My test products with allulose instead of sugar.

Allulose is made from natural sources. It “is found naturally in very small amounts in foods like wheat, figs, corn, and raisins. It looks like sugar and tastes like sugar — really — but it doesn’t cause your blood sugar to spike and it contains just .4 calories per gram. That’s about 90 percent less than sugar, a stat that has contributed to its buzz.

“You’ll find it, like sugar, in most grocery stores, health food stores, and online. It doesn’t come cheap, though: A 12-ounce bag will cost around $10 dollars,” reports Cleanplates.com.

Supposedly, it has no adverse side effects. What I’m most interested in is if it causes gas and bloating like some of the substitutes used now in sugar-free products.

Continue reading “Have you heard about allulose? I’m going to try it”

Wondering what to do with your basil? Here are 87 recipes that use the tasty herb

Growing your own herbs is something you can do inside or out, adding a variety of nee flavors to your food so you won’t miss all the alt you don’t eat any longer. We have an indoor herb garden in winter and big pots of basil outside in summer. So I was happy to see this piece in Epicurious, 87 Basil Recipes, Because You Can Only Eat So Much Pesto Pasta.

The headline appealed to me because I actually don’t like pesto because of the nuts in it, so I’m always looking for other ways to enjoy my basil.

You can see some of my choices in the photo gallery here — basil-topped, thin-crust, low-sodium pizza; basil topped chicken breast with tomato and low-fat mozzarella; and a simple basil and tomato salad.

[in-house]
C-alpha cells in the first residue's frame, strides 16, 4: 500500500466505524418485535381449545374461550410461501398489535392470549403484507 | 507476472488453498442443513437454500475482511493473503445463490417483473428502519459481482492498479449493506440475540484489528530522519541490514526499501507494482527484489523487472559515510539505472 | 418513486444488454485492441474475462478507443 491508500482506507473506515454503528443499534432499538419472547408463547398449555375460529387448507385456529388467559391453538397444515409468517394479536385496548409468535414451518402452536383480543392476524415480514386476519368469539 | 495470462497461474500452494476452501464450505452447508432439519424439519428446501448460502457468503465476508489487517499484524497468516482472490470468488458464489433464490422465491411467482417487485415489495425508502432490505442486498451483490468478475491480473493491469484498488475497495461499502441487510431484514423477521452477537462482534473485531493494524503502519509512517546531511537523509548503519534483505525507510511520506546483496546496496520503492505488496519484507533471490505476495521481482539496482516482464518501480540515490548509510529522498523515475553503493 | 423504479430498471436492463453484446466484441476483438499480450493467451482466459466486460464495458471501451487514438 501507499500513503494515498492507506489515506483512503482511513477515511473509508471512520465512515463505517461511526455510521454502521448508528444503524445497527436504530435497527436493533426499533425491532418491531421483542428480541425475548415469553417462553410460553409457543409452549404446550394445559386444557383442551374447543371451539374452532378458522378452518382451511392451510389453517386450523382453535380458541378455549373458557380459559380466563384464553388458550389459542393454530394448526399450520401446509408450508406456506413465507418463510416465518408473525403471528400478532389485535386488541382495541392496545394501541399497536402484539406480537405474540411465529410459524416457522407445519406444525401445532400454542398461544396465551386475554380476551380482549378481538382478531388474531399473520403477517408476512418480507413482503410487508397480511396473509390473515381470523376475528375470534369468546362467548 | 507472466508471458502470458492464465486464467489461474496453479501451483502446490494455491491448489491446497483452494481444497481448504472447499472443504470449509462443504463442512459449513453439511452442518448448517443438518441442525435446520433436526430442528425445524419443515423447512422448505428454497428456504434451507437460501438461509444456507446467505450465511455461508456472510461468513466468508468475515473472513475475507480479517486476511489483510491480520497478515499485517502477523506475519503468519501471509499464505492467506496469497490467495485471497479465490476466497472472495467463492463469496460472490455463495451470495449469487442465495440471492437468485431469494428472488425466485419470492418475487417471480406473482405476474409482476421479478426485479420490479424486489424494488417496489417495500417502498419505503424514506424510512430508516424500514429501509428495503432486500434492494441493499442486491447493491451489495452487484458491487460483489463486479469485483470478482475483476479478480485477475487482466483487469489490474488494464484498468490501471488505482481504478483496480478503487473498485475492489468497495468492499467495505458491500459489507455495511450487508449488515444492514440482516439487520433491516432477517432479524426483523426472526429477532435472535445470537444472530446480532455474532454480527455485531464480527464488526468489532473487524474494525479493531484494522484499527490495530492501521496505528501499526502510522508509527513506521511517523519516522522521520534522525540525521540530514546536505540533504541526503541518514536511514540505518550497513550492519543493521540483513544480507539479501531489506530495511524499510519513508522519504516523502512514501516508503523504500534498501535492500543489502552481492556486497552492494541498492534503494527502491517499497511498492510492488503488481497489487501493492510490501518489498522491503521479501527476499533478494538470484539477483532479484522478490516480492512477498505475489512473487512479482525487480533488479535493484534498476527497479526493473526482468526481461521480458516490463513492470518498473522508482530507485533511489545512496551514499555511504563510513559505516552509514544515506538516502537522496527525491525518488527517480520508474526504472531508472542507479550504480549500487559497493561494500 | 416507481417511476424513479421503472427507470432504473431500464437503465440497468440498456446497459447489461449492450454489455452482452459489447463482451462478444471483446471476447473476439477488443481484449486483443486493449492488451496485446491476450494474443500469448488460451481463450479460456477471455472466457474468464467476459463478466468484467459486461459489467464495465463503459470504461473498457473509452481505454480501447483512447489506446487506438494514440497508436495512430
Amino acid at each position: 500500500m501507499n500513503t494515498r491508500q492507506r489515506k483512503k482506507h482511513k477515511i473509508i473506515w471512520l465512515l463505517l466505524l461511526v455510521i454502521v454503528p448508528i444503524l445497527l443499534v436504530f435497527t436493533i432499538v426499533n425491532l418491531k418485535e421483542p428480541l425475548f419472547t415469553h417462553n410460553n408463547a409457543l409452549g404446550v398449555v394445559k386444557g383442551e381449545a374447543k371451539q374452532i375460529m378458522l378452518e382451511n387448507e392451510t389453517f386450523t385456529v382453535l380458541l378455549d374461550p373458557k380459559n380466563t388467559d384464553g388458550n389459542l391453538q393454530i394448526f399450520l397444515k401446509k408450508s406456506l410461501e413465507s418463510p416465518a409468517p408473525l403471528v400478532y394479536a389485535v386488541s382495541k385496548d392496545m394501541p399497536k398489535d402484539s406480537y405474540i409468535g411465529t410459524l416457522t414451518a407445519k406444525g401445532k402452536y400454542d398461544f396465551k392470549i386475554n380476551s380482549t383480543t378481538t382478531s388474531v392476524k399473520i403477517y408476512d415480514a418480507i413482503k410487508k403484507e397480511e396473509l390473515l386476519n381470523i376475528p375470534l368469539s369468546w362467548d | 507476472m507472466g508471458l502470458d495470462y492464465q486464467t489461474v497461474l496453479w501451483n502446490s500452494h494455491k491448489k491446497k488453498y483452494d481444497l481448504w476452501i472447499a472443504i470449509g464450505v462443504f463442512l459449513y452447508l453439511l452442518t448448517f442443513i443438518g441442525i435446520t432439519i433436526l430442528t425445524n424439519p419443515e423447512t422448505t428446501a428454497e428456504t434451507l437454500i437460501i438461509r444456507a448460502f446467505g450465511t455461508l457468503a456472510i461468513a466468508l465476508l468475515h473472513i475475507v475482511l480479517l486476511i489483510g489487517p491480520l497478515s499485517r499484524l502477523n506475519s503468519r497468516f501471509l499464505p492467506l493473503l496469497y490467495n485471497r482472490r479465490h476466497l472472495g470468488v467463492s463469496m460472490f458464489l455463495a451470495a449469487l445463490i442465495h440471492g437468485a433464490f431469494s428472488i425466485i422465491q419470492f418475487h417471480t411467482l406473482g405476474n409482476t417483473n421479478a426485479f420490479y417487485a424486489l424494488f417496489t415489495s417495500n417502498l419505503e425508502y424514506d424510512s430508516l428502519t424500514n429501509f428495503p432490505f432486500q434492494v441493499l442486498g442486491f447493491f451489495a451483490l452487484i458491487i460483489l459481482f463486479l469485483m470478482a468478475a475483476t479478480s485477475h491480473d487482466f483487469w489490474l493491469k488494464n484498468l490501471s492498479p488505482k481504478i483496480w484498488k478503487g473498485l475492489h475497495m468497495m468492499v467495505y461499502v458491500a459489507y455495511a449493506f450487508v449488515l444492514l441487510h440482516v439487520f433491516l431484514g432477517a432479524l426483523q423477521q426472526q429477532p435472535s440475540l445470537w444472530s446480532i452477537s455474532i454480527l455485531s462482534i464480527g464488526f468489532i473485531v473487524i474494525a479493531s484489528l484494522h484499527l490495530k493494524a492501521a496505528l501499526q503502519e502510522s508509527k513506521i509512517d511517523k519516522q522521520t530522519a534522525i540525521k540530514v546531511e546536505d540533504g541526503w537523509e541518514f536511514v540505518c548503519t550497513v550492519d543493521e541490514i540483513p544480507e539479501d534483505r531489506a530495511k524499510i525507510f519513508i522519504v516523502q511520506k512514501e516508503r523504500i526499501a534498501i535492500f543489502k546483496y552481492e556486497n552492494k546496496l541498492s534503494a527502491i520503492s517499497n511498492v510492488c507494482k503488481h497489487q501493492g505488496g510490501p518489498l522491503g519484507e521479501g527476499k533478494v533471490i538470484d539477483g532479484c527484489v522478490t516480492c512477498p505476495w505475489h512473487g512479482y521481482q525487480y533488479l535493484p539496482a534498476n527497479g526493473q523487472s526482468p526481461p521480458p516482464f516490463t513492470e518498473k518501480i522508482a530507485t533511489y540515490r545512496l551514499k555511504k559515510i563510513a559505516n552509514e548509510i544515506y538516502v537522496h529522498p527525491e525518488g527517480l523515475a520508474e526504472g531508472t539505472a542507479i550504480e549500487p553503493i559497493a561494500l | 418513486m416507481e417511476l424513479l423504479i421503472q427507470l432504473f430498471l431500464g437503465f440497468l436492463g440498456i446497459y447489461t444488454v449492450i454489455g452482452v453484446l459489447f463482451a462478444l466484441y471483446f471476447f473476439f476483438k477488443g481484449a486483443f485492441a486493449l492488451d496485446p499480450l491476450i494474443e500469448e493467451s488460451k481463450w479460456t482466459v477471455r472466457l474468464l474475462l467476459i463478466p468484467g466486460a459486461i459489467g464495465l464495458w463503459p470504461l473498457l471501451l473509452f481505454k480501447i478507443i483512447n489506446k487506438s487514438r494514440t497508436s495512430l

Let me know your favorites, and which of the 87 you try out.

As you harvest your garden, here’s how to save your veggies and fruits

This past spring, we doubled the amount of space we devote to growing vegetables at our house. Chalk it up to Covid and looking for joy in small tasks such as raising my own tomatoes and green beans.

We added a second raised garden for tomatoes and green beans this spring. The harvest is starting to come in! The tomatoes are acherry tomato variety.

If you’re a food gardener like me, you’re harvesting about now and wondering how to preserve some of your crops. So this piece, How to Preserve Every Type of Summer Fruit and Veggie from Cooking Light magazine should be a big help.

It mainly talks about vegetables. There is a section on melons and watermelon. I’ve never have been able to get those to grow in our northern climate, but if you live somewhere that has the type pf weather they like, this article is for you too.

Super foods? Maybe think again about these 25

I’ve never been a believer in so-called “super foods,” items that someone or other decides will do amazing things for our bodies. Every body is different which is what makes giving nutrition advice so complex.

So when I see articles like Don’t Spend Your Money on These 25 “Superfoods”, Say Nutritionists in Men’s Health UK, I’m not surprised.